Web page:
By Sean Yoes
AFRO Baltimore Editor
A few weeks ago following the New Hampshire Primary on Feb. 11, I was prepared to write Joe Biden’s political epitaph in this column.
I had it all figured out; I’m a student of history and I’m a student of Muhammad Ali, so I was going to combine the two in a pithy goodbye to Biden.
Allow me to explain.
In the mythic “Thrilla in Manilla” October 5, 1975, the transcendent third fight in the epic Ali-Frazier trilogy, it was Smokin’ Joe who couldn’t answer the bell for the 15th round of perhaps the greatest heavyweight championship battle in boxing history. But, to be 100 percent clear it wasn’t that Frazier couldn’t answer the bell in the 15th, it was his legendary cornerman Eddie Futch, who loved Frazier like a son, who wouldn’t allow his finished fighter to answer the bell.
In fact, after absorbing a merciless beating at the hands of Ali for 14 rounds (Frazier’s face was a contorted pulp, with a massive hematoma over his right eye, which was swollen shut, his lip was split open causing the fighter to spit copious amounts of blood), Futch told Frazier he was stopping the fight. Frazier rose from his seat in protest saying, “I want him boss!” And that’s when Futch placed his hand firmly on Frazier’s shoulder and simply said, “The fight’s over Joe.”
And that was going to be my headline for Joe Biden after Super Tuesday, based on the results in New Hampshire: The Fight’s over Joe.
After all, it was Biden who finished a distant 5th place in New Hampshire behind Bernie Sanders, Pete Buttigieg, Amy Klobuchar and Elizabeth Warren, garnering a measly 8.4 percent of the vote, and no delegates. The end seemed nigh.
Then Black people had their say in South Carolina.
After a distant second place finish in the Nevada Caucus (20-plus points behind Sanders), the Biden campaign was essentially on life support with little money. And the former vice-president’s political firewall in South Carolina appeared to be crumbling; some polls suggested Sanders may be making significant end roads with the Black community and gaining ground on Biden in the Palmetto State.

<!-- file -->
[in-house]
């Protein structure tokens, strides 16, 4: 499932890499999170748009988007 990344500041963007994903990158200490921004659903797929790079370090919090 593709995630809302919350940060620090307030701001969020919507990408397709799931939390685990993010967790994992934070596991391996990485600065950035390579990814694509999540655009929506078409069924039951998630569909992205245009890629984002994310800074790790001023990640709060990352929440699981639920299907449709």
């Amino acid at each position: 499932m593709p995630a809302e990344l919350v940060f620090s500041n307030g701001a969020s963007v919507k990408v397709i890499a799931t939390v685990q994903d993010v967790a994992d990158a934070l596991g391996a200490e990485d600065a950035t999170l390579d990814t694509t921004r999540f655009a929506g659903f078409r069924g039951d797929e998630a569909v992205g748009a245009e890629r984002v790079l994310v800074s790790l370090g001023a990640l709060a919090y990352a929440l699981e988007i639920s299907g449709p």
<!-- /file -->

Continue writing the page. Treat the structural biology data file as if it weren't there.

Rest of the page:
Enter Rep. James Clyburn, highest ranking Black elected official in America and arguably the most powerful political kingmaker in South Carolina, Black or White.
“We know Joe. But, more importantly Joe knows us,” said the 79-year-old House Majority Whip, on Feb. 26, as he announced his endorsement of Biden at the Trident Technical College in Charleston, S.C.
Clearly, the message resonated with Black South Carolinians, who make up about 60 percent of the Democratic Party in that state. And they showed up and showed out for Biden three days later on Feb. 29.
In a stunning reversal from his abysmal performance in New Hampshire, Biden rode a resplendent Black wave of voter enthusiasm (propelled greatly by Clyburn’s heartfelt endorsement), garnering 48.7 percent of the vote (and about 60 percent of the Black vote). Biden not only won every county in South Carolina, he received a larger percentage of the overall vote than Sanders, Tom Steyer (who spent a fortune and a lot of time in South Carolina), Buttigieg and Warren (46.4 percent) combined.
Biden, super-charged by his resounding win in South Carolina, pulled off an implausible string of victories on “Super Tuesday,” winning nine states including Texas, the most stunning victory of them all. Biden didn’t just sweep the South, he demolished Sanders in Alabama, North Carolina, Virginia, Arkansas, Oklahoma and Tennessee; many of those states Biden spent no money or time in leading up to the Super Tuesday primaries.
Biden supporters believed if Biden could finish Super Tuesday just 100 or 150 delegates behind Sanders it would be a big win for their man. Instead, it appears it will be Biden who will lead in delegates after all the votes are counted after Super Tuesday. Not even Biden’s most die-hard supporters could have predicted that a couple of weeks ago or a couple of days ago.
It seems clear Clyburn’s endorsement of Biden wasn’t just meant for Black South Carolinians; he was transmitting his message all the way to the Democratic Convention in Milwaukee in July.
The message is this: Biden is the man to rid this country of Donald John Trump.
To be continued…
Sean Yoes is the AFRO’s Baltimore editor and the author of Baltimore After Freddie Gray: Real Stories From One of America’s Great Imperiled Cities.